Their heartbeat cost: the Sacrificed.
Behold the third stream: living glow,
Inspires the perfect here below,
Helps them to build His Body now,
By works of diamond worth: thus show
His weaker brethren that the toil
Gains us eternal joy-brimmed spoil:
Gains us the love of Mary-Mother
Wins us the Love of Christ: Blood Brother.
God’s gift: the Holy Ghost bestows:
The CHURCH in radiant glory grows!
Frankfurt School Marxism
We have reproduced the above article by Gerald Warner which appeared on Scotland on Sunday on 6th October 2013. It puts into perspective the latest controversy over Ralph Milliband, father of the current leader of the British Labour Party.
Gerald Warner: Impact of politically correct Britain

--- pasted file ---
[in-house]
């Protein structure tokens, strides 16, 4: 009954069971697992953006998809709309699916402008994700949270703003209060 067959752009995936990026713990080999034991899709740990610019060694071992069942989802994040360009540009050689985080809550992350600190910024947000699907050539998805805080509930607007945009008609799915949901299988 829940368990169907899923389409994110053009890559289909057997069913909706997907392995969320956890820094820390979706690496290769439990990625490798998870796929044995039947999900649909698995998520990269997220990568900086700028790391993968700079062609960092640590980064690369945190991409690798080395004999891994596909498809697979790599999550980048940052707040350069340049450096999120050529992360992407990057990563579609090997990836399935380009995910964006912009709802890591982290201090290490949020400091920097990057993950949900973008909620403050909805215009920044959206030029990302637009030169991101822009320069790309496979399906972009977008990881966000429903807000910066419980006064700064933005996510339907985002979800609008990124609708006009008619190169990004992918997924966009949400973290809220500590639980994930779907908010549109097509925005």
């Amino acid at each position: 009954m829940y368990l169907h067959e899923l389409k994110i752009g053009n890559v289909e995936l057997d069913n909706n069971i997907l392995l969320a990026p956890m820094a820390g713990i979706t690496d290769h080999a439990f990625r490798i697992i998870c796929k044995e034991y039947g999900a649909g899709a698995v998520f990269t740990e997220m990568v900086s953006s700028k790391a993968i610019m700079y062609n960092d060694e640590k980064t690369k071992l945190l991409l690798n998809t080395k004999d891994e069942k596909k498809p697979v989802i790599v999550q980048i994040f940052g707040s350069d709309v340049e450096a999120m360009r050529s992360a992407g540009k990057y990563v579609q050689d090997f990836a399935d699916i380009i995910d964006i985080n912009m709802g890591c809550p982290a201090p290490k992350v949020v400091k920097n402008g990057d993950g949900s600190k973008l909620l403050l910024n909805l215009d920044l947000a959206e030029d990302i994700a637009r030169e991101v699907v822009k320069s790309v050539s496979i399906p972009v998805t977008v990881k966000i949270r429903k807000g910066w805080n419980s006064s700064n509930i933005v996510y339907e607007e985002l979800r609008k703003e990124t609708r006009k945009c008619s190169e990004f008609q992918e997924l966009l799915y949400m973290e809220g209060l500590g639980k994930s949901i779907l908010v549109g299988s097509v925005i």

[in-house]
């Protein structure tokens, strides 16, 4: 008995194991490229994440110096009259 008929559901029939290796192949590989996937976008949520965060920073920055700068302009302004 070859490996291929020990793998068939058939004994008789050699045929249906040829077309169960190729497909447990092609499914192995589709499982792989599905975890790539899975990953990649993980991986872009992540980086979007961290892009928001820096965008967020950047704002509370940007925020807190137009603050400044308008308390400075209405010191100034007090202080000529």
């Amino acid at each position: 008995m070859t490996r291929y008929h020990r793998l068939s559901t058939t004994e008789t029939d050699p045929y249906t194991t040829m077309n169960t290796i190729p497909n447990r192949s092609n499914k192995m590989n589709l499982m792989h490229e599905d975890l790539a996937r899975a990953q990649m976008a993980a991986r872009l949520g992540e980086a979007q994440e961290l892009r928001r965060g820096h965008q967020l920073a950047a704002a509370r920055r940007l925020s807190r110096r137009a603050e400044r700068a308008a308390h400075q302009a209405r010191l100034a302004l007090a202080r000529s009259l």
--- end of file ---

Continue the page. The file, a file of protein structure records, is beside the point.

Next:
The War of Comrade Miliband generated much sound and fury, but all the belligerents and observers ignored its most salient aspect – that this imagined inquest on a supposedly dead creed was being conducted in the context of a society now dominated by Marxism. The Party Line is currently termed Political Correctness, but the outcome is the same: the reconfiguration of language to police thought and impose an ideology, the harassing of religion, the destruction of marriage and the family, and the coercive remodelling of culture to accommodate a fanatical aberration that defies human nature itself.Political correctness is cultural Marxism. The term was coined by Anton Semyonovich Makarenko, Lenin’s education guru and favourite wordsmith (he also invented the phrase “dictatorship of the proletariat”). From the beginning, Marxists recognised there was a lot more involved in imposing totalitarian social control than nationalisation of the means of production, distribution and exchange. In Hungary in 1919, during the short-lived but murderous Communist dictatorship of Bela Kun, his deputy “commissar for culture”, Georg Lukacs, introduced a programme of “cultural terrorism” under which he imposed pornographic sex education on schoolchildren, promoting promiscuity, denouncing the family and encouraging pupils to mock their parents and religion. The question Lukacs posed was: “Who will save us from Western Civilisation?”Four years later, Lukacs was one of the founders of the Institute for Social Research in Frankfurt, from which emerged the obscenity known today as Frankfurt School Marxism, dedicated to the destruction of civilisation. Max Horkheimer, its sometime director, followed up Lukacs’ experiment by grafting Freudianism onto Marxism. In this he was followed by Herbert Marcuse, an admirer of the Marquis de Sade, who expressed his belief in “polymorphous perversity”. This was complemented by the cultural Marxism of Gramsci and other adherents such as Adorno. Whether or not the Frankfurt Marxists had become sceptical of the command economy as an economic instrument, their main target was “the culture”. Hitler’s accession to power drove the Frankfurt School prophets to seek refuge in America, for whose current state of debilitation they are ultimately responsible. Their pretentious vapourings found favour in academic circles. Idiocies such as “deconstruction”, whereby the texts of great writers were shredded by literary pygmies and reinterpreted in the light of Marxist neuroses, and “critical theory” set about debauching the classical literary canon and vandalising knowledge. Under this impetus, academic campuses, for half a century, have remained the unreformed temples of anti-culture; university library shelves still groan beneath the weight of delusory Marxist tomes. In the US, college campuses have become, in the words of Robert Lind, “small ivy-covered North Koreas”.By corrupting the educators, Frankfurt Marxism secured its ascendancy over the elites. Education, the media, publishing, politics – all the commanding heights have been occupied by the cultural Marxist forces of anti-civilisation. The targets are vestigial Christianity, traditional institutions, national identity, the family – seen as an intolerable rival to the intruder state – and relations between men and women. The instruments of subversion are mass immigration and multiculturalism, to abolish homogeneity and national identity; the imposition of politically correct language (foreseen by Orwell as “Newspeak”) to prevent the articulation of dissident ideas; hate laws (also predicted by Orwell as “thought crime”); feminism, designed to alienate women from traditional motherhood and family roles; and promotion of the homosexual agenda (because anti-family). The introduction of “aggravated” offences has ended equality under the law.Initially espousing advocacy, the agenda has become blatantly coercive. Bans and prohibitions proliferate exponentially. Hideous neologisms such as “homophobia” or “Islamophobia” are intruded into public discussion (“discourse” in PC terminology) to distort debate; last week the ludicrous Bonnie Greer promoted a new absurdity: “gynophobia”. Their common adherence to cultural Marxism has made all three political parties complicit in a de facto one-party state: a Conservative prime minister has a minister for equalities. Tory politicians are routinely described as “socially liberal”; politics is about society – if they are socially liberal, they are liberal per se. Saul Alinsky, the Marxist activist, was the inspiration for David Cameron’s “Big Society”.The PC Terror threatens the employment and career prospects – on occasion the liberty – of those who do not conform. Public opinion is brainwashed by such devices as the “availability cascade”, collective belief moulded via the availability in the public forum of PC views; the “reputational cascade”, threatening social disapproval of dissidents; or the “chilling effect” on contrary viewpoints – the old Trotskyite “dysphoria” of 1970s campuses redeployed. In the tradition of Lukacs and Marcuse, society is offered a Faustian bargain: release from personal responsibility and legitimisation of hedonism if the public will embrace libertinism in exchange for liberty. Unless this totalitarian menace is quickly overthrown, Britain will confront a Marxist lunar landscape beyond the grimmest nightmares conceived by Ralph Miliband.